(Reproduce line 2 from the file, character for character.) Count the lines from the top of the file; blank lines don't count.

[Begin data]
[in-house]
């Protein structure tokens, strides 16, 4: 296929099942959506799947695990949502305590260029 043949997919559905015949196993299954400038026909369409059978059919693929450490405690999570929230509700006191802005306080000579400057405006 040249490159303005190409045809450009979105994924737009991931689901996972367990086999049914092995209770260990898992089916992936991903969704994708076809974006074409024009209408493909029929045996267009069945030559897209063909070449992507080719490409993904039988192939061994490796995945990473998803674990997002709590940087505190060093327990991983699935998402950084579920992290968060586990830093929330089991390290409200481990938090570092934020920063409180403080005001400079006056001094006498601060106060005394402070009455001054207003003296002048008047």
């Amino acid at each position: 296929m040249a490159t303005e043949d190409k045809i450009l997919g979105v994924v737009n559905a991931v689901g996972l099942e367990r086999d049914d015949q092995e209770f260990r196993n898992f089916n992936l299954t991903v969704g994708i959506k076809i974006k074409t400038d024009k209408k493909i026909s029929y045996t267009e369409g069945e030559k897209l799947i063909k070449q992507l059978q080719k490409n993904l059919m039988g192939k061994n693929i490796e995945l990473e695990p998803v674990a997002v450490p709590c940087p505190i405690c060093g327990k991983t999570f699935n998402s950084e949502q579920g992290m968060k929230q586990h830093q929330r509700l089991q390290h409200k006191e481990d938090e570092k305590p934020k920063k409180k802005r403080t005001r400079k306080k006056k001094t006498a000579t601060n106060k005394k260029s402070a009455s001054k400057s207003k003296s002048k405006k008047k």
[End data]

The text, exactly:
């Protein structure tokens, strides 16, 4: 296929099942959506799947695990949502305590260029 043949997919559905015949196993299954400038026909369409059978059919693929450490405690999570929230509700006191802005306080000579400057405006 040249490159303005190409045809450009979105994924737009991931689901996972367990086999049914092995209770260990898992089916992936991903969704994708076809974006074409024009209408493909029929045996267009069945030559897209063909070449992507080719490409993904039988192939061994490796995945990473998803674990997002709590940087505190060093327990991983699935998402950084579920992290968060586990830093929330089991390290409200481990938090570092934020920063409180403080005001400079006056001094006498601060106060005394402070009455001054207003003296002048008047």